St Andrew’s Day Scotch: finding the perfect dram for Là Naomh Anndrais


Is there a better day to celebrate all things Scottish than St. Andrew’s Day, or a better way to celebrate all things Scottish than with a St Andrew’s Day scotch?

We don’t think so – but yet, in recent years, St. Andrew’s Day seems to have fallen out of favour.

It doesn’t have the raucous celebrations of Hogmanay or the quintessentially Scottish activities of Burn’s Night, so it has just, ever so slowly, faded from prominence.

As The Guardian eloquently put it:

If Burns Night is a favourite uncle who plies you with sweeties, St Andrew’s Day is a duty visit to a maiden aunt who gives you mouldy oatcakes and lectures you about personal hygiene. I picture poor old St Andrew greetin’ on Burns shoulder up in heaven, saying, “They’ve always liked you better. I can be fun too you know. The whole crucifixion thing is all anyone ever remembers.”

So, here at Whisky Foundation, we’ve decided that St Andrew’s Day needs a bit of a rebranding – because celebrating the life (and crucifixion) of an Apostle is like so totally 20th Century.

St. Andrew’s Day needs to rally around something typically Scottish; something everybody in Scotland can agree on; something that people around the world recognise as a symbol of the greatness – and diversity – of our country.

And there’s only one thing for that:

St Andrew’s Day scotch.

Imagine this: every year, there’s a day dedicated entirely to Scotch.

You buy bottles for your loved ones, you head out to Islay or the Highlands for the day, or you just sit down in the evening and enjoy a nice dram of that St Andrew’s Day scotch you’ve been looking for an excuse to buy.

Hogmanay can keep the handholding and fireworks. Burn’s Night can keep the haggis and poetry.

St. Andrew’s Day has got Scotch, good friends and quiet appreciation of the Scottish way of life.

It sounds pretty good, right?

(We’re willing to be that if the government had put forward this plan – rather than the Bank-Holiday-that-isn’t-really-a-Bank Holiday – then St. Andrew’s Day would still be the nation’s favourite day.)

But in order to celebrate the day the Whisky Foundation way, you’re going to need that perfect St. Andrew’s Day Scotch.

Luckily, we’ve got a few suggestions.

St Andrew’s Day Scotch – the perfect drams:

 Ardbeg 18 Year (Signatory, 1998) Straight from the Cask


This Signatory bottling is everything that a bold, in-your-face St Andrew’s Day scotch should be.

It’s a true expression of the Scottish character – well, the character of several of us, at least: confident, outspoken and bold.

 It all starts with a colossal whack of peat on the nose, followed by a citrusy, fruitiness that gradually mellows into herbs and spices.

Then, as you take a sip, it hits you with another whack. Waves of salty peat crash against your palate, leaving behind deep, aromatic flavours of cardamom and curry. (Which are a nice surprise, actually.)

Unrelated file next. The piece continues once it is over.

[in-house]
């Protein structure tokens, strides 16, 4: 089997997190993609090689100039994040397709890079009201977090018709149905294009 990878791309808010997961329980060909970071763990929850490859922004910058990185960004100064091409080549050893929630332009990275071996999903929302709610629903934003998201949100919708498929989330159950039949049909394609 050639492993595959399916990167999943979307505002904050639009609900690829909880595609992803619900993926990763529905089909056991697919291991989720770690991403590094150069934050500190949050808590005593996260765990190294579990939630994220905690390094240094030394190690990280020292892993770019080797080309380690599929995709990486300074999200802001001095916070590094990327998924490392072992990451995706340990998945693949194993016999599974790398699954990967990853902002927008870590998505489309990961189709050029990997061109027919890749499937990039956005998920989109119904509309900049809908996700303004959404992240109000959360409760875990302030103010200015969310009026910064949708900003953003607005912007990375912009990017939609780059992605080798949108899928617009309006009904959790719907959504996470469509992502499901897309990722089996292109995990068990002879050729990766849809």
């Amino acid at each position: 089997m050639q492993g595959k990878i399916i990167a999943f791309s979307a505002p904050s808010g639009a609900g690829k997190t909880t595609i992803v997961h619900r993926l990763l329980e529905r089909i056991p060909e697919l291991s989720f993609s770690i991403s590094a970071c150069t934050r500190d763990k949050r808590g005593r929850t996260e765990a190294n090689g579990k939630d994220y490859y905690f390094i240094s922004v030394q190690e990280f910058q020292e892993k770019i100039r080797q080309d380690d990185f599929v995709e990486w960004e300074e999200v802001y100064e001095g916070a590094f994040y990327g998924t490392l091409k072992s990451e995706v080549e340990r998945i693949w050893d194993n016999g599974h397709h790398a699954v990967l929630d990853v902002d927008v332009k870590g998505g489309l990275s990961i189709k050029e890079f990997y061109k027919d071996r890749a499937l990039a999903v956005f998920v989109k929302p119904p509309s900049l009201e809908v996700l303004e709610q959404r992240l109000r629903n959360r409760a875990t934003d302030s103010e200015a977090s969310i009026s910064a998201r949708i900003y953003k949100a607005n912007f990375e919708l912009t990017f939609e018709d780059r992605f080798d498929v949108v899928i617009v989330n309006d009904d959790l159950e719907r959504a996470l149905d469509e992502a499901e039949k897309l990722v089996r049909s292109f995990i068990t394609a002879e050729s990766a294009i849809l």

But the finish is what this whisky is all about.

It’s long and bold and full-on. The peat is still making itself known, but now it’s also introducing vanilla and chocolate notes (from the time it spent in a first-fill bourbon cask for sixteen years) that give way to the peat again.

It’s a real treat – and a great expression of the Scottish way of life.

Talisker 25-year-old (Gordon & MacPhail, 1958)

Talisker 25 Year Old

This Talisker is like taking a sip of the Scottish landscape – there’s maritime notes, floral hints and a whack of peat.

(Or, in other words, it’s an incredible St Andrew’s Day scotch.)

On the nose, you get this harmonious fusion of peat and fruits that, in theory, shouldn’t work – the two ideas seem discordant.

And yet, as you give it a whiff, you get a hit of an incredibly complex aromas. Smoke and peat dance around herbs, fruits and flowers to give off a smell that is out of this world.

In fact, we’d be happy to just sniff it and then put the cork back in.

(That’s obviously a lie, but you know what we mean.)

On the palate, peaty sultanas gradually build into fruits, spices and a syrupy sweetness.

But not all at once, and not in a crass, in-your-face way. They start to slowly fizzle and build into their complexity as your savour the taste.

And then, like any good Island malt, it has a long, smoky finish.

It’s good. It’s very good.

Very, very good.

Then again, it’s Talisker and Gordon and MacPhail. Did you really expect anything other than perfection?

Rosebank 20 Year

Rosebank 20 Year Old

We’ve had two celebrations of bold Scottish character, but this Rosebank is a little more complex.

Whisky-writer-extraordinaire Jim Murray once described Rosebank bottlings as ‘the finest example of a Lowland malt’ – so the bar is set pretty high.

Luckily, it doesn’t disappoint.

Starting with coal smoke and lemon marmalade on the nose, this whisky builds into a palimpsest of bitter oranges, peanuts, fruits and tar.

Like we said, it’s a complex and divisive whisky, and it definitely won’t be for everyone – but if you like whiskies that are full of character, complexities and flavour, then this is an ideal St Andrew’s Day scotch.

This may well be – and we don’t use this word lightly – a legendary whisky. (And a perfect celebration of the Lowlands.)

What’s your St Andrew’s Day dram going to be this year? Let us know on social media – we love to hear from you!


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